SOCIAL CONDITIONING


“One’s real life is often the life that one does not lead.”~ Oscar Wilde

During the first 3 years of life,a child’s right brain is dominant allowing for a more natural adjustment to their new world. However,after the age of 3,the left brain along with its thought process begins to assert its dominance…this brings about the formation of our socially conditioned self…it occurs through an imprinting process embedding a social self within the memory of the brain…during this stage we develop the socially conditioned self which we consider to be our true identity and meaning in life. It includes a self image,role playing,social beliefs and goals all of which make up our conditioned self with its assumption of being able to control itself… This process takes on a significant influence for the balance of our life.

The development of our social self happens largely through our subconscious mind originating especially through family relations…when a child is brought up in an impoverished and dysfunctional family,the imprinted social self usually reflects many of these characteristics…however the left brain with it many “shoulds” and expectations also assumes it has self control and can bring about necessary changes in the social self…unfortunately this often leads to a stressful feeling of being trapped in hopelessness and depression…and when the ego demands become dictatorial it can create fertile grounds for an emotional problems.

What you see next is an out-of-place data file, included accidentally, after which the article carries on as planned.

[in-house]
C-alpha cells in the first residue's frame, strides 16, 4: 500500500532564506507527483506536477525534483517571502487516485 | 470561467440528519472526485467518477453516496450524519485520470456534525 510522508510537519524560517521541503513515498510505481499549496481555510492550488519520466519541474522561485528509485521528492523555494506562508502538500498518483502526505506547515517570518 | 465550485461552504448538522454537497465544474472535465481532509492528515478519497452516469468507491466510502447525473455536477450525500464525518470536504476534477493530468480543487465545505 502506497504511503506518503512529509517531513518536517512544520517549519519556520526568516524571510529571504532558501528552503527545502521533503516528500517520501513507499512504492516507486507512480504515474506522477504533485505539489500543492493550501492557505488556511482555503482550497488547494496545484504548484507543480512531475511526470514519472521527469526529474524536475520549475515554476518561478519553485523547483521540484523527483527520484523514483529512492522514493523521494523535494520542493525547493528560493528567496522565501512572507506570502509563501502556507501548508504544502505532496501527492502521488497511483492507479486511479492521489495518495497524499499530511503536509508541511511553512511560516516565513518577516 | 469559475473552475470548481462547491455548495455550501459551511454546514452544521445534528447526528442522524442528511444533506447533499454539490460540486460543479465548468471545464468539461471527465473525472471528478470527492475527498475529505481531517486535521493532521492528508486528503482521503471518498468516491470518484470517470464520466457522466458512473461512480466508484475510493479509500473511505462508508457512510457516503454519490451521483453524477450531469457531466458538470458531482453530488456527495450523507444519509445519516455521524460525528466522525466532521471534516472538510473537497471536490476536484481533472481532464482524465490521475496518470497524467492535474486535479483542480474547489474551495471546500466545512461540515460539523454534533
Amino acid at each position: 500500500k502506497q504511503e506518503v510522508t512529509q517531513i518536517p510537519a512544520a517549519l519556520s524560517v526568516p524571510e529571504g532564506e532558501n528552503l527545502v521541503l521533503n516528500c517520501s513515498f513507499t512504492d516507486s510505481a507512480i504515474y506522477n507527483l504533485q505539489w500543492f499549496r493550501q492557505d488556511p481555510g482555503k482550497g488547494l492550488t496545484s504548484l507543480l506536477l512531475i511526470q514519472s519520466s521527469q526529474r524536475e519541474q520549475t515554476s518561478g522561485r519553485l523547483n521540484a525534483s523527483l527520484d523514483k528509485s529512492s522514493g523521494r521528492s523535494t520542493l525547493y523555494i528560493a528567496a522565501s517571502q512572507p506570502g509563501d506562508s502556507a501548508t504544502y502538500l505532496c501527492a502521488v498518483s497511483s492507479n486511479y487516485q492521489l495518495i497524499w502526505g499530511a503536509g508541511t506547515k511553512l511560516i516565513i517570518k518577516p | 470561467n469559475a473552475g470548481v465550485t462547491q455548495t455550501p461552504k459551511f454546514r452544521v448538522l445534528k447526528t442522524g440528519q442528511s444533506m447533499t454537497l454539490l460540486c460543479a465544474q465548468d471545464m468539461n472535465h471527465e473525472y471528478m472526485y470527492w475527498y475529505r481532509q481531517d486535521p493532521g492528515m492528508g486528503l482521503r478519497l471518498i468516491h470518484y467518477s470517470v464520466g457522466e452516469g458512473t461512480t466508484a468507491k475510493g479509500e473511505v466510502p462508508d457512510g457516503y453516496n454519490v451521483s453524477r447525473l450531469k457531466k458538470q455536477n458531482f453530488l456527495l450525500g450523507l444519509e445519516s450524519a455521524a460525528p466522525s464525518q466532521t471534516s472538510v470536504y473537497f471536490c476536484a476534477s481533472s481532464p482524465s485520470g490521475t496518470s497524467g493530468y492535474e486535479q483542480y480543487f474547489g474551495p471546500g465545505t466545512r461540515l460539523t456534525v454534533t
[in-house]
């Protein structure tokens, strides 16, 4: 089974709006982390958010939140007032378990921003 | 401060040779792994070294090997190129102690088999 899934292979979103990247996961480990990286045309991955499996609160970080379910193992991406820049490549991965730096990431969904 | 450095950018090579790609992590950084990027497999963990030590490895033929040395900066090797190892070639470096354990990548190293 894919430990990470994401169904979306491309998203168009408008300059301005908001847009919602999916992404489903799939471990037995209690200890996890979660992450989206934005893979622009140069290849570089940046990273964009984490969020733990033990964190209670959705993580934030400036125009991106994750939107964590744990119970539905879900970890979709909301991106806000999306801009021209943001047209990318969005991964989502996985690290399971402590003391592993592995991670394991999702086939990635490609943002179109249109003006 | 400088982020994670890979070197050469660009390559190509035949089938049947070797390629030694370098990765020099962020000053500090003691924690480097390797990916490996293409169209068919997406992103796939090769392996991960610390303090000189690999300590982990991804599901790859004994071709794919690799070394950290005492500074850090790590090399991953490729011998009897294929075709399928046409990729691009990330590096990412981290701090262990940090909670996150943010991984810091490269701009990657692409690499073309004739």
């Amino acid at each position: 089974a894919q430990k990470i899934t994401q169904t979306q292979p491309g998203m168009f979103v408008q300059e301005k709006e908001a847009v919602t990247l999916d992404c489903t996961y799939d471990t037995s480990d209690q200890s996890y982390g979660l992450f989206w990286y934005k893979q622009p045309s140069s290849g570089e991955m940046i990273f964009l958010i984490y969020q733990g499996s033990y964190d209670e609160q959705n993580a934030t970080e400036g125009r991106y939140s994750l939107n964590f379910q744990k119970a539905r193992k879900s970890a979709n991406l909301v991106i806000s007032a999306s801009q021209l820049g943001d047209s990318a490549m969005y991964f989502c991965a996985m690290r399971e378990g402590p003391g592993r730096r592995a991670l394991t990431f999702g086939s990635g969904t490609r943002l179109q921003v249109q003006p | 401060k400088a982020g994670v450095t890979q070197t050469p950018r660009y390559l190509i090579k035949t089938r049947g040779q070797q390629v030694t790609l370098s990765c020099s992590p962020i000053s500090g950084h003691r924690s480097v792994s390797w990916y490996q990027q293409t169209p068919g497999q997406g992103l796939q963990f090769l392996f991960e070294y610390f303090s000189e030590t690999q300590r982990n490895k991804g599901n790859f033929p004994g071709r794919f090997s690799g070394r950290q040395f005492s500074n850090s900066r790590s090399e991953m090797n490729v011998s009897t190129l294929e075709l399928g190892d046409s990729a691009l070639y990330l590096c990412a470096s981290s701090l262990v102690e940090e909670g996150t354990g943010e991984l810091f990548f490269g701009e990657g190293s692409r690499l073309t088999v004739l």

We do need to experience a deep discontent with our illusory social self before we are willing to “let go” and surrender out of it…and the act of surrender opens the door to a profound awareness of our right brain and its occupant our natural self.Every attempt to open the door by our self is just another trick of the left brain ego and destined to fail. It is a gift given only to those who can accept the helplessness of their ego.

“Adversity is like a strong wind. It tears away from us all but the things that cannot be torn, so that we see ourselves as we really are. ~Arthur Golden

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